When we were children we had to learn a certain number of table manners: don’t put your elbows on the table, don’t slurp your milk, eat your vegetables, don’t try to talk with your mouth full, use your fork and not your fingers, don’t play with your food, sit up straight. That is the way good table manners are learned from one generation to the next.

In the gospel today, jesus seems to be adding a few more do’s and don’ts to our list of table manners. He tells us don’t sit at the place of honor lest you get bumped; do sit in the lowest place because then the only way is up. Don’t invite your relatives and friends to your table; do invite the poor, the handicapped and the rejected. It seems as though jesus is giving us a short lesson on social etiquette: but that’s not what he’s doing.

The gospel today takes place in the setting of a sabbath meal to which jesus has been invited. Jesus observes how the guests are jockeying for position at the table. Within the context of the meal, he gives an insight into the proper attitude and behavior for all who are invited in to his kingdom and who sit at the table of the eucharist.

He says: power, status, social climbing, self-promotion, getting to the top, maneuvering and elbowing for position are not the proper attitudes for participation in the kingdom of god and to sit at God’s table.

Society says that we should control our own destiny, but in the Gospel today, Jesus calls us to something else – humility. True humility is to acknowledge that we are guests at another’s meal. This world is not ours but God’s: all of us are guests at his table, and we should be grateful that we have been invited to be here at all.

It’s a waste of time and energy trying to look important. It’s up to God to seat us where he wants us. As St. Francis of Assisi says: “A Person is what he is in the sight of god, no more.” God invites all people to the banquet of His kingdom: He welcomes the outcast, the poor, the despised, the lowly, the sinner – they are His favorite guests.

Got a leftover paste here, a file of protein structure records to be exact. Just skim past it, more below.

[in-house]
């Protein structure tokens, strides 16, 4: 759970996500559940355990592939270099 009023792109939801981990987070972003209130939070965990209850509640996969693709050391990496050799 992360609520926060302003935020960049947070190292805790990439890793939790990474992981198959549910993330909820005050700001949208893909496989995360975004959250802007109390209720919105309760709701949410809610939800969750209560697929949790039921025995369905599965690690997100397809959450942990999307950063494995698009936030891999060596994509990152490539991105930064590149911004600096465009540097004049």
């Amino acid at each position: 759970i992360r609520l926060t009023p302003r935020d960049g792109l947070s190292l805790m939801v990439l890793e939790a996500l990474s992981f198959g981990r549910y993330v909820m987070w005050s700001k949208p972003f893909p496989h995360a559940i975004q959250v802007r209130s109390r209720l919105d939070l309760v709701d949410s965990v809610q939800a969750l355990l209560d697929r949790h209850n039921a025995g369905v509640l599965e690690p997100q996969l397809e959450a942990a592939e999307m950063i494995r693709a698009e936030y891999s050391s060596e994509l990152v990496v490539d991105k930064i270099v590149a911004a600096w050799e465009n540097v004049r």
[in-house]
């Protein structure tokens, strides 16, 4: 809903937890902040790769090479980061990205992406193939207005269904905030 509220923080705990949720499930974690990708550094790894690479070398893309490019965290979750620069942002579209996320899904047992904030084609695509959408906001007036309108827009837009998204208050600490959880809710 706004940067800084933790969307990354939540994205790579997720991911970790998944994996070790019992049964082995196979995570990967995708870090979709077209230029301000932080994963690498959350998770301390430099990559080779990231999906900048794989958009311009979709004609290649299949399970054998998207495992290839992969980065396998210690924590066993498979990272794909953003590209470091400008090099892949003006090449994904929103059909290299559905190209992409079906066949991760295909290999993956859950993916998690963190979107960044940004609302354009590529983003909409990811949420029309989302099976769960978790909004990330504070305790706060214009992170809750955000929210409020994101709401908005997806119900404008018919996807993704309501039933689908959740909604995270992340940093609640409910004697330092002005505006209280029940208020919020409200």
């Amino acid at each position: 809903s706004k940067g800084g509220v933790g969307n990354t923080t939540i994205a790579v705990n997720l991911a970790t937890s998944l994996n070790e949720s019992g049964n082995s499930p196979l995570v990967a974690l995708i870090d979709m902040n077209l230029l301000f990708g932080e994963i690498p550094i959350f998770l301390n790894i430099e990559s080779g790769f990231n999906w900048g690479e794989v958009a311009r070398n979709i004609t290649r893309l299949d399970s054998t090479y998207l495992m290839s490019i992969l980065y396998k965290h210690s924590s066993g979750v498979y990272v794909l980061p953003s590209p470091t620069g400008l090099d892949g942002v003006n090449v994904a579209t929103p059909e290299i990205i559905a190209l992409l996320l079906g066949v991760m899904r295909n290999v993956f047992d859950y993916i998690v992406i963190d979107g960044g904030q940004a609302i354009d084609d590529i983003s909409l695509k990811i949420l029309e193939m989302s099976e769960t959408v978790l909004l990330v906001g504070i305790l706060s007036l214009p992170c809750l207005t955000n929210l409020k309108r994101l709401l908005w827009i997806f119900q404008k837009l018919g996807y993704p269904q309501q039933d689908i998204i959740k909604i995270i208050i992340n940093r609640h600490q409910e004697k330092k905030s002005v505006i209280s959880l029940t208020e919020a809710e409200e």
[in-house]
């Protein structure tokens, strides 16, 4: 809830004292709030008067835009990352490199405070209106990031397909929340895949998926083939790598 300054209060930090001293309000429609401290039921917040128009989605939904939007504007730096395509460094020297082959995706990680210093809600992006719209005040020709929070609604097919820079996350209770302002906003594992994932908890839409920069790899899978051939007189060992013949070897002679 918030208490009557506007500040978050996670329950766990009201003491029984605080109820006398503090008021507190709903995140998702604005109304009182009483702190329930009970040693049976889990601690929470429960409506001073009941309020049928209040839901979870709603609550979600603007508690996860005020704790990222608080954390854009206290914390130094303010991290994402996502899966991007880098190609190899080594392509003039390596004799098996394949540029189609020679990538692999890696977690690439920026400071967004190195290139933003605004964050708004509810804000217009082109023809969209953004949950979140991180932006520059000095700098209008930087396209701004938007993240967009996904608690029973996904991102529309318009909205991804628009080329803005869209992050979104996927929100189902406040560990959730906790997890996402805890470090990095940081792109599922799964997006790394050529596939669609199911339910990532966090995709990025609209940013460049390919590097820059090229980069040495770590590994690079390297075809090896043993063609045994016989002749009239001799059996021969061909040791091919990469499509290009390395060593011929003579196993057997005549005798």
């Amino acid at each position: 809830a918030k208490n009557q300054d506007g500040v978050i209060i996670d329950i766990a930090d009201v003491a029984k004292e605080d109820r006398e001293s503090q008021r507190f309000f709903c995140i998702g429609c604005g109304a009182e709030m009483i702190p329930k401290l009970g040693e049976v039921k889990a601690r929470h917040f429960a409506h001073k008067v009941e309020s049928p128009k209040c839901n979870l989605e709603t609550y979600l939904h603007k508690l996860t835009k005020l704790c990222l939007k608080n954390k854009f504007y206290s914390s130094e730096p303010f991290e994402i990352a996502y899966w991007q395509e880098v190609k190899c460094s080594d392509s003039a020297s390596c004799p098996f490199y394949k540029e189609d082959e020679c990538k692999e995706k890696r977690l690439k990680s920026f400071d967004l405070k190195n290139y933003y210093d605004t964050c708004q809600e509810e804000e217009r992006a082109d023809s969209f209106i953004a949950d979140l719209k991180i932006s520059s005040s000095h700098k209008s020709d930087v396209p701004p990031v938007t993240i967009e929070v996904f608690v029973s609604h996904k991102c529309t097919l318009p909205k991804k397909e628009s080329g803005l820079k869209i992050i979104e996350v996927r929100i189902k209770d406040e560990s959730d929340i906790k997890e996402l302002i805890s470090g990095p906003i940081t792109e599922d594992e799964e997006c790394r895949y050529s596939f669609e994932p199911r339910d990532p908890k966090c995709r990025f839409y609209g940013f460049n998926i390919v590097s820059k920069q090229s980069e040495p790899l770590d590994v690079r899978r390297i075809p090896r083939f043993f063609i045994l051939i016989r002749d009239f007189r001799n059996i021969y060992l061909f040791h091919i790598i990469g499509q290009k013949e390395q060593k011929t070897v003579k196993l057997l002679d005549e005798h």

In the second reading, St. Paul reminds us that God is approachable and welcoming toward those who are humble. God himself is humble in accepting those who come to Him. In humility, we too must try to be open to all, especially those who feel excluded from our community, our parish and our family.

We are to give a chance – perhaps another chance to: to the person who disagrees with us, whose personality clashes with ours. To the never-ending – talkers who take up so much time talking about their own achievements or their chronic aches and pains. To the grippers who dominate conversations with negative criticism constantly complaining about everything and everyone. Even to ourselves by accepting and loving ourselves as we are – not as we would like to be.

In the first reading, Sirach calls us to be “humble so that we can “find favor with God;” – so that we can have a place at His table: a humble person does not pretend to have all the answers but is ready to listen. A humble person is not afraid to acknowledge mistakes. A humble person treats everyone with respect, not mocking them because they lack education, wealth or prestige. A humble person is never jealous of others who have more; nor is he or she condescending toward others who have less. A humble person knows that of himself he is nothing, and will return to nothing except for the life giving Spirit of God.

We have to be humble enough to admit that no matter who we are or how much power or influence we have; basically when you get right down to it, we are all weak and unimportant.

We have to be humble enough to admit that we are hungry and we cannot feed ourselves; Hungry for love and acceptance, hungry for forgiveness, hungry for peace and happiness, and hungry for God and for others.

The readings today call us to humility – to see ourselves as God sees us, and to realize that on our own, we cannot satisfy the hunger of our lives – only God can satisfy us – only he has the power to completely satisfy us – to give us eternal life. “may our hearts be restless until they rest in him.”